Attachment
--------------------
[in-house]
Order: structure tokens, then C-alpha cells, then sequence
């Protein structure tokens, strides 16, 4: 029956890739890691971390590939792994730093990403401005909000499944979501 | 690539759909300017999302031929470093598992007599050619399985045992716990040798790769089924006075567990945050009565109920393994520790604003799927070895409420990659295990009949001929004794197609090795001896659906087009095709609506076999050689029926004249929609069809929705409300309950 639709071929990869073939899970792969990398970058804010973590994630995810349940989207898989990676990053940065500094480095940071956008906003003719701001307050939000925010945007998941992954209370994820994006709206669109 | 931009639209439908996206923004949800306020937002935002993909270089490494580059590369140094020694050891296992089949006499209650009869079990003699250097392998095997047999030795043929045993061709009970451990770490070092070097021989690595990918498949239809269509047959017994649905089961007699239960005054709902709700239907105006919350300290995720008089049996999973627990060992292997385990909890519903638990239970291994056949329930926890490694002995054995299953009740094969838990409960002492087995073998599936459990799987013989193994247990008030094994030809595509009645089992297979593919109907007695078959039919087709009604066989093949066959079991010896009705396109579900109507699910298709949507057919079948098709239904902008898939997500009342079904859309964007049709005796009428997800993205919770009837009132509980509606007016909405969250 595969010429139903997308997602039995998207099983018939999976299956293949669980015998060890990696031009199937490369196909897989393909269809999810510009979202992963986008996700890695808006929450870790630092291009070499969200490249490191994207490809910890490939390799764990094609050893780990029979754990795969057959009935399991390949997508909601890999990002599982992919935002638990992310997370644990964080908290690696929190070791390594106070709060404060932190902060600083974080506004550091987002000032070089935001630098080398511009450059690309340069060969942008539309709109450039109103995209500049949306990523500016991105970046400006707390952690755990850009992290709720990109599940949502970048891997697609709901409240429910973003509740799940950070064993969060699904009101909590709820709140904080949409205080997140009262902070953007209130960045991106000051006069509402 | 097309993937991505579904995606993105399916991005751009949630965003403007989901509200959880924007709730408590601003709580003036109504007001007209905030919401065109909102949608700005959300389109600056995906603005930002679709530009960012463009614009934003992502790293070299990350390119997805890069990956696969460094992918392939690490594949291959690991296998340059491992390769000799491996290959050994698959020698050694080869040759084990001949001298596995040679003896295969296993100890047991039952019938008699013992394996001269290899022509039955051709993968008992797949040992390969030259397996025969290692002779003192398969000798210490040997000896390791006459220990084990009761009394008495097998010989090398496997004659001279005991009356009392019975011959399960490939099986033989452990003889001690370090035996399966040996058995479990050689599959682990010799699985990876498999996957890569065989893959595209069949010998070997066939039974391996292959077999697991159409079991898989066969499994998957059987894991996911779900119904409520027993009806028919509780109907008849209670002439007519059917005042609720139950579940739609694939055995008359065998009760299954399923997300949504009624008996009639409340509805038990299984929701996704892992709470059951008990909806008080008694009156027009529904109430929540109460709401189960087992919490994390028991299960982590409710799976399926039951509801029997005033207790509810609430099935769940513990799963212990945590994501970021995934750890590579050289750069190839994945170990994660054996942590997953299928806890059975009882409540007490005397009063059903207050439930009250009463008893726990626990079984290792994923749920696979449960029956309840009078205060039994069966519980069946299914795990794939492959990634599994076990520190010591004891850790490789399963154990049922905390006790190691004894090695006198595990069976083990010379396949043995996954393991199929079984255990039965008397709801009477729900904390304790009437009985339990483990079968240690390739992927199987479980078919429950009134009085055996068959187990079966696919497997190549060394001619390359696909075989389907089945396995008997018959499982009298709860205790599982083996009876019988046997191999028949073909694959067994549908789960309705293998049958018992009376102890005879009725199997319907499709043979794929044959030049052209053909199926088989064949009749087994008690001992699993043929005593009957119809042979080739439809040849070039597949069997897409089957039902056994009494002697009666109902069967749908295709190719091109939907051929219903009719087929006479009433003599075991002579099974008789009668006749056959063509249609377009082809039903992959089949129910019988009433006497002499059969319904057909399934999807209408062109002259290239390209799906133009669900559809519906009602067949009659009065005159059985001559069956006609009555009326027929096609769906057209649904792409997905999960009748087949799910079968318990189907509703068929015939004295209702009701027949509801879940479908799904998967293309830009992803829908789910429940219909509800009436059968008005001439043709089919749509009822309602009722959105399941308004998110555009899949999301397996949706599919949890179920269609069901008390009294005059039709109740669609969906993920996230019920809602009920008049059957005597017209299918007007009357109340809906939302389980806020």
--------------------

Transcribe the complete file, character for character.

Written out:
[in-house]
Order: structure tokens, then C-alpha cells, then sequence
């Protein structure tokens, strides 16, 4: 029956890739890691971390590939792994730093990403401005909000499944979501 | 690539759909300017999302031929470093598992007599050619399985045992716990040798790769089924006075567990945050009565109920393994520790604003799927070895409420990659295990009949001929004794197609090795001896659906087009095709609506076999050689029926004249929609069809929705409300309950 639709071929990869073939899970792969990398970058804010973590994630995810349940989207898989990676990053940065500094480095940071956008906003003719701001307050939000925010945007998941992954209370994820994006709206669109 | 931009639209439908996206923004949800306020937002935002993909270089490494580059590369140094020694050891296992089949006499209650009869079990003699250097392998095997047999030795043929045993061709009970451990770490070092070097021989690595990918498949239809269509047959017994649905089961007699239960005054709902709700239907105006919350300290995720008089049996999973627990060992292997385990909890519903638990239970291994056949329930926890490694002995054995299953009740094969838990409960002492087995073998599936459990799987013989193994247990008030094994030809595509009645089992297979593919109907007695078959039919087709009604066989093949066959079991010896009705396109579900109507699910298709949507057919079948098709239904902008898939997500009342079904859309964007049709005796009428997800993205919770009837009132509980509606007016909405969250 595969010429139903997308997602039995998207099983018939999976299956293949669980015998060890990696031009199937490369196909897989393909269809999810510009979202992963986008996700890695808006929450870790630092291009070499969200490249490191994207490809910890490939390799764990094609050893780990029979754990795969057959009935399991390949997508909601890999990002599982992919935002638990992310997370644990964080908290690696929190070791390594106070709060404060932190902060600083974080506004550091987002000032070089935001630098080398511009450059690309340069060969942008539309709109450039109103995209500049949306990523500016991105970046400006707390952690755990850009992290709720990109599940949502970048891997697609709901409240429910973003509740799940950070064993969060699904009101909590709820709140904080949409205080997140009262902070953007209130960045991106000051006069509402 | 097309993937991505579904995606993105399916991005751009949630965003403007989901509200959880924007709730408590601003709580003036109504007001007209905030919401065109909102949608700005959300389109600056995906603005930002679709530009960012463009614009934003992502790293070299990350390119997805890069990956696969460094992918392939690490594949291959690991296998340059491992390769000799491996290959050994698959020698050694080869040759084990001949001298596995040679003896295969296993100890047991039952019938008699013992394996001269290899022509039955051709993968008992797949040992390969030259397996025969290692002779003192398969000798210490040997000896390791006459220990084990009761009394008495097998010989090398496997004659001279005991009356009392019975011959399960490939099986033989452990003889001690370090035996399966040996058995479990050689599959682990010799699985990876498999996957890569065989893959595209069949010998070997066939039974391996292959077999697991159409079991898989066969499994998957059987894991996911779900119904409520027993009806028919509780109907008849209670002439007519059917005042609720139950579940739609694939055995008359065998009760299954399923997300949504009624008996009639409340509805038990299984929701996704892992709470059951008990909806008080008694009156027009529904109430929540109460709401189960087992919490994390028991299960982590409710799976399926039951509801029997005033207790509810609430099935769940513990799963212990945590994501970021995934750890590579050289750069190839994945170990994660054996942590997953299928806890059975009882409540007490005397009063059903207050439930009250009463008893726990626990079984290792994923749920696979449960029956309840009078205060039994069966519980069946299914795990794939492959990634599994076990520190010591004891850790490789399963154990049922905390006790190691004894090695006198595990069976083990010379396949043995996954393991199929079984255990039965008397709801009477729900904390304790009437009985339990483990079968240690390739992927199987479980078919429950009134009085055996068959187990079966696919497997190549060394001619390359696909075989389907089945396995008997018959499982009298709860205790599982083996009876019988046997191999028949073909694959067994549908789960309705293998049958018992009376102890005879009725199997319907499709043979794929044959030049052209053909199926088989064949009749087994008690001992699993043929005593009957119809042979080739439809040849070039597949069997897409089957039902056994009494002697009666109902069967749908295709190719091109939907051929219903009719087929006479009433003599075991002579099974008789009668006749056959063509249609377009082809039903992959089949129910019988009433006497002499059969319904057909399934999807209408062109002259290239390209799906133009669900559809519906009602067949009659009065005159059985001559069956006609009555009326027929096609769906057209649904792409997905999960009748087949799910079968318990189907509703068929015939004295209702009701027949509801879940479908799904998967293309830009992803829908789910429940219909509800009436059968008005001439043709089919749509009822309602009722959105399941308004998110555009899949999301397996949706599919949890179920269609069901008390009294005059039709109740669609969906993920996230019920809602009920008049059957005597017209299918007007009357109340809906939302389980806020």